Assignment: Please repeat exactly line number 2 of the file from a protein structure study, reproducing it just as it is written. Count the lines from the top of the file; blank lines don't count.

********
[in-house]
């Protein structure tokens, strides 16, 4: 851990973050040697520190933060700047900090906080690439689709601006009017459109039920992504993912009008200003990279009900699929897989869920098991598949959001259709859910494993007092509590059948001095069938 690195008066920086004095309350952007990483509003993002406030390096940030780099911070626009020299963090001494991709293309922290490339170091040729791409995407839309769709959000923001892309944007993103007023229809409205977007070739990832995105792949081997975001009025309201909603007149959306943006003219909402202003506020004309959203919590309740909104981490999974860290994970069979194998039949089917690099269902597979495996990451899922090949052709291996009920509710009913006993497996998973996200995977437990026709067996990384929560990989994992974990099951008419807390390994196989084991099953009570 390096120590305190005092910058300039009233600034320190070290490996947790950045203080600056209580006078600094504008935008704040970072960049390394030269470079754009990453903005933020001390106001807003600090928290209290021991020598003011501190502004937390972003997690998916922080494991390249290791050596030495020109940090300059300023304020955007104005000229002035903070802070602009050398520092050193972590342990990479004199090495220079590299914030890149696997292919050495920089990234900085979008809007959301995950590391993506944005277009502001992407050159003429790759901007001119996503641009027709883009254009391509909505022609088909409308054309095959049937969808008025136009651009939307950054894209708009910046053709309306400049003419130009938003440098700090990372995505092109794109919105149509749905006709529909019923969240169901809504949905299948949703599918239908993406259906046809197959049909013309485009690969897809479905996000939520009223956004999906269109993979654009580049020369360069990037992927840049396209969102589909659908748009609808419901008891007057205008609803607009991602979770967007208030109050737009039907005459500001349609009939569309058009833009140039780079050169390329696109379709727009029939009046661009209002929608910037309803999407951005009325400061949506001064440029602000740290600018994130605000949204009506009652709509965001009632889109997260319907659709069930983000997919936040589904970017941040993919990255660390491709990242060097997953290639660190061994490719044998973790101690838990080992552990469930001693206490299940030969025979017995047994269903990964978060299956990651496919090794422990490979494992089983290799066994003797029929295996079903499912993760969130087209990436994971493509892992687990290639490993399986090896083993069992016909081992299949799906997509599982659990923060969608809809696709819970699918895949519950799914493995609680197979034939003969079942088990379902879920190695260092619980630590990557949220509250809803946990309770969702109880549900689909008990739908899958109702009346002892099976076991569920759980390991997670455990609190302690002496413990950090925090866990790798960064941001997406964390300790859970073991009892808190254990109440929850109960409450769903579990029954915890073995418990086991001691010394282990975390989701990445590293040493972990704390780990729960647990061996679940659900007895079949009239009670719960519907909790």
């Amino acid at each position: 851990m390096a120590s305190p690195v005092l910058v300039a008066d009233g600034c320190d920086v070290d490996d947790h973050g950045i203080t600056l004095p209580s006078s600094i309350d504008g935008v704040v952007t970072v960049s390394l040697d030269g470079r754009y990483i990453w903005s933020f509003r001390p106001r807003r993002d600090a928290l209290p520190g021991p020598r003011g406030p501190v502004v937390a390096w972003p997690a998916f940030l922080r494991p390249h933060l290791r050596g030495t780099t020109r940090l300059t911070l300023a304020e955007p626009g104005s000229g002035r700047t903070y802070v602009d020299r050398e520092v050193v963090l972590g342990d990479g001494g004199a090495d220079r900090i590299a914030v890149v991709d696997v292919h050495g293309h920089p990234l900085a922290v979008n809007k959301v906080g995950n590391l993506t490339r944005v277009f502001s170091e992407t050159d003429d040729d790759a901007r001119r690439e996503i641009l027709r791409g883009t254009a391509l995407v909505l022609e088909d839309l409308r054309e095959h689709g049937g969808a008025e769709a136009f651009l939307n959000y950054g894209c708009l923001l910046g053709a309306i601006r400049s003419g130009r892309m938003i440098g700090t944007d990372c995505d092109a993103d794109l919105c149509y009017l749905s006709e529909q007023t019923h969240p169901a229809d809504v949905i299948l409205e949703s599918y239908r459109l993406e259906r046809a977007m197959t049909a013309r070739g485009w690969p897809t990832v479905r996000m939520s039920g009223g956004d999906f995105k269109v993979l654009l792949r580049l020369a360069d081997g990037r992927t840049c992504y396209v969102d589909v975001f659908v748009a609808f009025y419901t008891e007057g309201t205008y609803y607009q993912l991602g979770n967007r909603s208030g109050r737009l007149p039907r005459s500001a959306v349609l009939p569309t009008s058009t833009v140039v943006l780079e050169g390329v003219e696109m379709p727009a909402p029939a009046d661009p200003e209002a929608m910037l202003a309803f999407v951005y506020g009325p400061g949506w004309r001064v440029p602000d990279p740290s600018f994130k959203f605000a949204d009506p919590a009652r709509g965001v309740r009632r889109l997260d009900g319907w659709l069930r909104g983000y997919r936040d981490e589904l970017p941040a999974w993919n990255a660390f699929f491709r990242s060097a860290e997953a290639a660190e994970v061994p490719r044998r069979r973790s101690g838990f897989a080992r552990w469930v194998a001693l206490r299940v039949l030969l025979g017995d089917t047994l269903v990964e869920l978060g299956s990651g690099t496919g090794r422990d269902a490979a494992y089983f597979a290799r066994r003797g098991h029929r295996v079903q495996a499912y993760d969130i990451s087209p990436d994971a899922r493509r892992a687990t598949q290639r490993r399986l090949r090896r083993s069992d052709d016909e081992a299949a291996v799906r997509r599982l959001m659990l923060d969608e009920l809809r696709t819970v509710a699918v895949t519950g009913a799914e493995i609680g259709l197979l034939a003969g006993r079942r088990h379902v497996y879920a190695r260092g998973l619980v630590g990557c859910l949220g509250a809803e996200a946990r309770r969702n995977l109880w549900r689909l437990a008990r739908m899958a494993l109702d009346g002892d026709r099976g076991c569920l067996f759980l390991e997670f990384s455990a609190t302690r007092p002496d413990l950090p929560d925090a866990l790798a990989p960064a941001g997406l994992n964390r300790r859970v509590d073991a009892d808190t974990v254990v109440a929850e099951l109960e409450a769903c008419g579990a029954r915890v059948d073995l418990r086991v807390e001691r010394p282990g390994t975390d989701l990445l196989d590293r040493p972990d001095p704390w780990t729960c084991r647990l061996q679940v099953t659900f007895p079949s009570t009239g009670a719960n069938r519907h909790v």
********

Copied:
């Protein structure tokens, strides 16, 4: 851990973050040697520190933060700047900090906080690439689709601006009017459109039920992504993912009008200003990279009900699929897989869920098991598949959001259709859910494993007092509590059948001095069938 690195008066920086004095309350952007990483509003993002406030390096940030780099911070626009020299963090001494991709293309922290490339170091040729791409995407839309769709959000923001892309944007993103007023229809409205977007070739990832995105792949081997975001009025309201909603007149959306943006003219909402202003506020004309959203919590309740909104981490999974860290994970069979194998039949089917690099269902597979495996990451899922090949052709291996009920509710009913006993497996998973996200995977437990026709067996990384929560990989994992974990099951008419807390390994196989084991099953009570 390096120590305190005092910058300039009233600034320190070290490996947790950045203080600056209580006078600094504008935008704040970072960049390394030269470079754009990453903005933020001390106001807003600090928290209290021991020598003011501190502004937390972003997690998916922080494991390249290791050596030495020109940090300059300023304020955007104005000229002035903070802070602009050398520092050193972590342990990479004199090495220079590299914030890149696997292919050495920089990234900085979008809007959301995950590391993506944005277009502001992407050159003429790759901007001119996503641009027709883009254009391509909505022609088909409308054309095959049937969808008025136009651009939307950054894209708009910046053709309306400049003419130009938003440098700090990372995505092109794109919105149509749905006709529909019923969240169901809504949905299948949703599918239908993406259906046809197959049909013309485009690969897809479905996000939520009223956004999906269109993979654009580049020369360069990037992927840049396209969102589909659908748009609808419901008891007057205008609803607009991602979770967007208030109050737009039907005459500001349609009939569309058009833009140039780079050169390329696109379709727009029939009046661009209002929608910037309803999407951005009325400061949506001064440029602000740290600018994130605000949204009506009652709509965001009632889109997260319907659709069930983000997919936040589904970017941040993919990255660390491709990242060097997953290639660190061994490719044998973790101690838990080992552990469930001693206490299940030969025979017995047994269903990964978060299956990651496919090794422990490979494992089983290799066994003797029929295996079903499912993760969130087209990436994971493509892992687990290639490993399986090896083993069992016909081992299949799906997509599982659990923060969608809809696709819970699918895949519950799914493995609680197979034939003969079942088990379902879920190695260092619980630590990557949220509250809803946990309770969702109880549900689909008990739908899958109702009346002892099976076991569920759980390991997670455990609190302690002496413990950090925090866990790798960064941001997406964390300790859970073991009892808190254990109440929850109960409450769903579990029954915890073995418990086991001691010394282990975390989701990445590293040493972990704390780990729960647990061996679940659900007895079949009239009670719960519907909790």